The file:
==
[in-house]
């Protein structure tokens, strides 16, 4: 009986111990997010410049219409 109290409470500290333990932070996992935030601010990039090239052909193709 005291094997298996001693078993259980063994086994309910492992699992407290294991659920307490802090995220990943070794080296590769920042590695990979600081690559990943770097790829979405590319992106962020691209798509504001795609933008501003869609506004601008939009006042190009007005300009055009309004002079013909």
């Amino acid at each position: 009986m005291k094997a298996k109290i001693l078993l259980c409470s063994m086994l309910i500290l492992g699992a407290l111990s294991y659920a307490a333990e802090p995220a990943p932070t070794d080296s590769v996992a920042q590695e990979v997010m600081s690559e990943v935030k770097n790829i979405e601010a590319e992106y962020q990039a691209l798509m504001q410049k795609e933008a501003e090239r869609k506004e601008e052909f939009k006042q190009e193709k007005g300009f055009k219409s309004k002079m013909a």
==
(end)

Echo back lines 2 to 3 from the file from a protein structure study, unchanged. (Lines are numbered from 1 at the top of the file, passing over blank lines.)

């Protein structure tokens, strides 16, 4: 009986111990997010410049219409 109290409470500290333990932070996992935030601010990039090239052909193709 005291094997298996001693078993259980063994086994309910492992699992407290294991659920307490802090995220990943070794080296590769920042590695990979600081690559990943770097790829979405590319992106962020691209798509504001795609933008501003869609506004601008939009006042190009007005300009055009309004002079013909």
């Amino acid at each position: 009986m005291k094997a298996k109290i001693l078993l259980c409470s063994m086994l309910i500290l492992g699992a407290l111990s294991y659920a307490a333990e802090p995220a990943p932070t070794d080296s590769v996992a920042q590695e990979v997010m600081s690559e990943v935030k770097n790829i979405e601010a590319e992106y962020q990039a691209l798509m504001q410049k795609e933008a501003e090239r869609k506004e601008e052909f939009k006042q190009e193709k007005g300009f055009k219409s309004k002079m013909a």